Contracts Hypo help!

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atticusforlife
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Contracts Hypo help!

Postby atticusforlife » Wed Sep 26, 2012 3:51 pm

Here's a basic hypo

(a) On March 1, the offeror mailed a written offer to offeree. Offer said nothing about time or manner of acceptance. Offeree received it on march 2. On march 4, offeror changed his mind and mailed revocation of offer to offeree. Received by offeree on march 6. In in the interim, on March 5, offeree had mailed acceptance to offeror. Acceptance was received on March 7. Do parties have K? Why or why not?

(b) Facts are same from (a) except that offer stated, "this offer will remain open for acceptance until march 10. Your written acceptance must be received by me on or before that date." Do parties have K?

My thoughts. I don't think there's an offer in (a) bc the terms are not specific enough with date.
I think there's a K in (b). Not sure about my reasoning or how to think this through. Please help!

maudio129
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Re: Contracts Hypo help!

Postby maudio129 » Wed Sep 26, 2012 4:44 pm

I'll take a shot at it (However, my contracts class focuses solely on common law doctrines, so I can't go into any possible UCC issues).

For my answer, i will be using "A" as the offeror, and "B" as the offeree

a) (Since you said in the hypo that there is an offer, I will not be discussing any issues that deal with whether or not the "offer" from the offeror was genuine and would indeed create an immediate power of acceptance with the offeree)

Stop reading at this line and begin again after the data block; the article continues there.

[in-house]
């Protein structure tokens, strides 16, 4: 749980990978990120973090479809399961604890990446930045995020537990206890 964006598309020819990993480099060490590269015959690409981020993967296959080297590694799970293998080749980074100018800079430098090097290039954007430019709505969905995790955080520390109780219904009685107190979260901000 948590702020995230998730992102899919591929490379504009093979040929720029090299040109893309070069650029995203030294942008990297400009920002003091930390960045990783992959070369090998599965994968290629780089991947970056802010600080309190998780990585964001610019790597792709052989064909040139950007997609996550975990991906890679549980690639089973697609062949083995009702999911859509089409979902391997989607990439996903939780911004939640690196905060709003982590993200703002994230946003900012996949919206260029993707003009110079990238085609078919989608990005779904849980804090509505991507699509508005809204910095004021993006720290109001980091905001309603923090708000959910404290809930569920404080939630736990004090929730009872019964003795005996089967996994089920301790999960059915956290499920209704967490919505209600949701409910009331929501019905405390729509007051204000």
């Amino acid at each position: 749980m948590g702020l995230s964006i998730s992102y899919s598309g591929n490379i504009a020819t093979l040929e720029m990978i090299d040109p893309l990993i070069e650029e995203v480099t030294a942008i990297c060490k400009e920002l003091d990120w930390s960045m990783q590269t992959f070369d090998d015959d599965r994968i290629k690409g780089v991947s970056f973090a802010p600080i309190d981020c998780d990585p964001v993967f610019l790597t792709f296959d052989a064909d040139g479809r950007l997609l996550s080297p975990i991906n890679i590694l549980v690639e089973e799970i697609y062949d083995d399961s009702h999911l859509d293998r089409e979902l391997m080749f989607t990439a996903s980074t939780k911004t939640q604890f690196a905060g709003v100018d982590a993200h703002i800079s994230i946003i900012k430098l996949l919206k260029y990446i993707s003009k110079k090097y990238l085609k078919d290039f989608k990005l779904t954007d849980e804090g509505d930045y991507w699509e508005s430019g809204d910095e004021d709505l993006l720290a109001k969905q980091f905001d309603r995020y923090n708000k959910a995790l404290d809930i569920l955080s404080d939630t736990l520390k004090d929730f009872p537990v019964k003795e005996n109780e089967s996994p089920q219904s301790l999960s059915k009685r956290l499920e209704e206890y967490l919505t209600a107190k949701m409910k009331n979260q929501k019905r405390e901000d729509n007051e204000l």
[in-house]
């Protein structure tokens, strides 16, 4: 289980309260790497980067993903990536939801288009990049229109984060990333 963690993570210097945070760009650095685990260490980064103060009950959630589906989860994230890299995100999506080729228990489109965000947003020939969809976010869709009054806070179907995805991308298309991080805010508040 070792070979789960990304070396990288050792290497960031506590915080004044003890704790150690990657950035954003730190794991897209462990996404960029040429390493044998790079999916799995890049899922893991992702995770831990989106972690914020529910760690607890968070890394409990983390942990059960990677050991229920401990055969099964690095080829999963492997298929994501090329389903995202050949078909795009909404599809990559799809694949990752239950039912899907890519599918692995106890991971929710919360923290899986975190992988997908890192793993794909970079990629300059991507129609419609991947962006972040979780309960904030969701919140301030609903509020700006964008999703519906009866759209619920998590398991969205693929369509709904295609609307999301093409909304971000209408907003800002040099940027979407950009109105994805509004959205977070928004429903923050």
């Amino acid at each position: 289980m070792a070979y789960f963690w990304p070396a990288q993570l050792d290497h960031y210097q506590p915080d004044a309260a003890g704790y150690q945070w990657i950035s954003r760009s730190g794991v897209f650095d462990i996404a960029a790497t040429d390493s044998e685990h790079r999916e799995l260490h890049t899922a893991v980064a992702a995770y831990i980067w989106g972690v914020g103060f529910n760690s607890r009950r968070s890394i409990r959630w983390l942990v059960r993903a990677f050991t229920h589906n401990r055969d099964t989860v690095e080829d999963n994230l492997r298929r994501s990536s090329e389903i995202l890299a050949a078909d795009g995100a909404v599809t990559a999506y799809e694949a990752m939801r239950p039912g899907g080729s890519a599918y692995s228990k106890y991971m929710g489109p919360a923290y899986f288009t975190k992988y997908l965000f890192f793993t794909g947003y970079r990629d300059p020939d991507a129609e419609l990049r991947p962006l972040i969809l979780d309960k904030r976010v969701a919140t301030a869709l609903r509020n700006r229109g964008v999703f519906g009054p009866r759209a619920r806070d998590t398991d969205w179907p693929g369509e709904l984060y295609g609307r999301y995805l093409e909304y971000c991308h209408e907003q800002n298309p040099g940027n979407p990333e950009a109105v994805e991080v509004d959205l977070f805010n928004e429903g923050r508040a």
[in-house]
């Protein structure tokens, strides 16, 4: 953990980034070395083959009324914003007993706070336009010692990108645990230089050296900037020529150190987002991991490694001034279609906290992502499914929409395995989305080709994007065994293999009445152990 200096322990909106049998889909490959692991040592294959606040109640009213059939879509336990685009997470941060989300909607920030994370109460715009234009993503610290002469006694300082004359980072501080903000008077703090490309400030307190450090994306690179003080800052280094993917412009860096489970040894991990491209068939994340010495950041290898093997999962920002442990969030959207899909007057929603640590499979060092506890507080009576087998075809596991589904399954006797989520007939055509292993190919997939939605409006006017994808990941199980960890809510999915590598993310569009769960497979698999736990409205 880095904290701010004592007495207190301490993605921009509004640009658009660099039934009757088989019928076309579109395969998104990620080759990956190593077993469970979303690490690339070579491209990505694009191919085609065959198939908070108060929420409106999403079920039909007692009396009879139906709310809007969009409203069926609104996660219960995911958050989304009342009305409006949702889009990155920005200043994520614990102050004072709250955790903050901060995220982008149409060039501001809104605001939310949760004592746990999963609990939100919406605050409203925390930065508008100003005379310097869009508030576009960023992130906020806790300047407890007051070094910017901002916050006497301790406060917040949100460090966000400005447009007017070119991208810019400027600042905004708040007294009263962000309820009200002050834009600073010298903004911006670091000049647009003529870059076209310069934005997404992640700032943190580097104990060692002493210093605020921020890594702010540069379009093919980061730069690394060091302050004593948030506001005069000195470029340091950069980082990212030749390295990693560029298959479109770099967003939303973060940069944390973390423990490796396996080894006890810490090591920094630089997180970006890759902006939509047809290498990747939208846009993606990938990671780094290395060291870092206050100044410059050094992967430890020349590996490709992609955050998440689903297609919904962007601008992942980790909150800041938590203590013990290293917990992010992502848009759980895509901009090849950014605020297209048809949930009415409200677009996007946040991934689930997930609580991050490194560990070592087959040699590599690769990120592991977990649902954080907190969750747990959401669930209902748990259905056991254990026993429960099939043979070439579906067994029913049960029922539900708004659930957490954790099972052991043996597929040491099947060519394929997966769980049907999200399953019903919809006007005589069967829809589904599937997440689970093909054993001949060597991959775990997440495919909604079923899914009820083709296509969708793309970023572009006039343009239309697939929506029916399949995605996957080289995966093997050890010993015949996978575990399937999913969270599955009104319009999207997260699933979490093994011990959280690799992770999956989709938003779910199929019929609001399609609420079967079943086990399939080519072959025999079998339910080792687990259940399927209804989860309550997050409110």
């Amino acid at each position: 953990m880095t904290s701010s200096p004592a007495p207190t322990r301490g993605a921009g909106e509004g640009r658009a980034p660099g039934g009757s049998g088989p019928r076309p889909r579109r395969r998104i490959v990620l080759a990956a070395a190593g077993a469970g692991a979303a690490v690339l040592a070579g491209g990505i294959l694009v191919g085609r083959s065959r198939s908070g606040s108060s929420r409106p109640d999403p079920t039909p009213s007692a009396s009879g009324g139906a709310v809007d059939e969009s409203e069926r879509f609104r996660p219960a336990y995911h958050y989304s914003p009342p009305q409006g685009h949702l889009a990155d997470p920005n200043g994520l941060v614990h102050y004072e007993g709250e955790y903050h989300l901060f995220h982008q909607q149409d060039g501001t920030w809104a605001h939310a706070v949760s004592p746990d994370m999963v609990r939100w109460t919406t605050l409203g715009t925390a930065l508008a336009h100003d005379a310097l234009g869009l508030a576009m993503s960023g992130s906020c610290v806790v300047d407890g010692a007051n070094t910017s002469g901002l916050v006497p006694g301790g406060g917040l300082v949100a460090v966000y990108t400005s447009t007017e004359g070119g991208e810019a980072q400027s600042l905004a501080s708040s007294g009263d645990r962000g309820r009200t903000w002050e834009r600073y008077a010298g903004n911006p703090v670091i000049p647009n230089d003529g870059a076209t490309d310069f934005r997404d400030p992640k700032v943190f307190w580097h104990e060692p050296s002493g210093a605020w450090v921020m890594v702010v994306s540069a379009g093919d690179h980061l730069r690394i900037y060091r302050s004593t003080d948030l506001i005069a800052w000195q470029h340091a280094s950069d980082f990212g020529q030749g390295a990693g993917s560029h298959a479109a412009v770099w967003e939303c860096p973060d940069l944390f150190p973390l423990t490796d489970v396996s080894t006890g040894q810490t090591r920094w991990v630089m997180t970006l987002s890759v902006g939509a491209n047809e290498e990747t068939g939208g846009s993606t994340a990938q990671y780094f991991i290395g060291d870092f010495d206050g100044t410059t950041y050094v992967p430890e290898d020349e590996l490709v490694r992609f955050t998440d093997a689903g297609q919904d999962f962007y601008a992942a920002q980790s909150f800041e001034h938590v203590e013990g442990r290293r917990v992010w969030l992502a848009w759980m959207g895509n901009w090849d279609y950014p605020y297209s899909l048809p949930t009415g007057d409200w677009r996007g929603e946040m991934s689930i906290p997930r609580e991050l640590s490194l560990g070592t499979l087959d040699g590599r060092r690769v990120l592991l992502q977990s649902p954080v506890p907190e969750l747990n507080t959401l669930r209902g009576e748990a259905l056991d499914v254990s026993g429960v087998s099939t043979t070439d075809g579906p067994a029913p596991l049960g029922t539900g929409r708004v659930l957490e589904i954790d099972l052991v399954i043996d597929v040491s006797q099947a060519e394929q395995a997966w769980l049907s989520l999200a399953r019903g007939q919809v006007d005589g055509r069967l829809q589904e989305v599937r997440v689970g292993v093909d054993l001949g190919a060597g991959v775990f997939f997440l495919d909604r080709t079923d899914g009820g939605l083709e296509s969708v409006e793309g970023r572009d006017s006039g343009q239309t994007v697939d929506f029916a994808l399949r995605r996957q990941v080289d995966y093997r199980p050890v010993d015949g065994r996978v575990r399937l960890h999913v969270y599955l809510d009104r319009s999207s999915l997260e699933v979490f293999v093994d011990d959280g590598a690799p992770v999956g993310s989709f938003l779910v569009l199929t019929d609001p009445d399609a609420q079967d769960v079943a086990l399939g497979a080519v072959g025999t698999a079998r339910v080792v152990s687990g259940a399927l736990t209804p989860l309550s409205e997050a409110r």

The issue is whether there is a binding contract between A and B. To be a binding contract, there must be an offer, a valid acceptance of that offer, and consideration. Since it is established that there is an offer, we must find out if B's response to the offer was a proper acceptance. An acceptance must be a definite and unequivocal manifestation of assent to enter into a bargain. Since A did not indicate a method of acceptance, a reasonable method of acceptance may be used. B's response to that offer was reasonable because he used the same method of communication that A used to send the offer, the mail.

A will argue that there no contract was formed because he revoked his offer prior to the acceptance by B. However, B will argue that A's revocation was not valid because he did not hear of the revocation, either directly (r2d 42), or indirectly (r2d 43). Since B did not hear of A's revocation before he mailed his acceptance, and under the mailbox rule set out in section 63 of the r2d, acceptance takes effect as soon as it is put out of the offeree's possession (as long as it is properly stamped and addressed). However, as a matter of public policy, do we really want to bind A to a contract in which he does not want to enter. In this case, A, as the master of the offer, could have allocated the risk of uncertainty by prescribing a time, place, and mode of acceptance. Since A did not do any of the above, and because B properly accepted the offer in accordance of A's rules, there should be a binding contract between A and B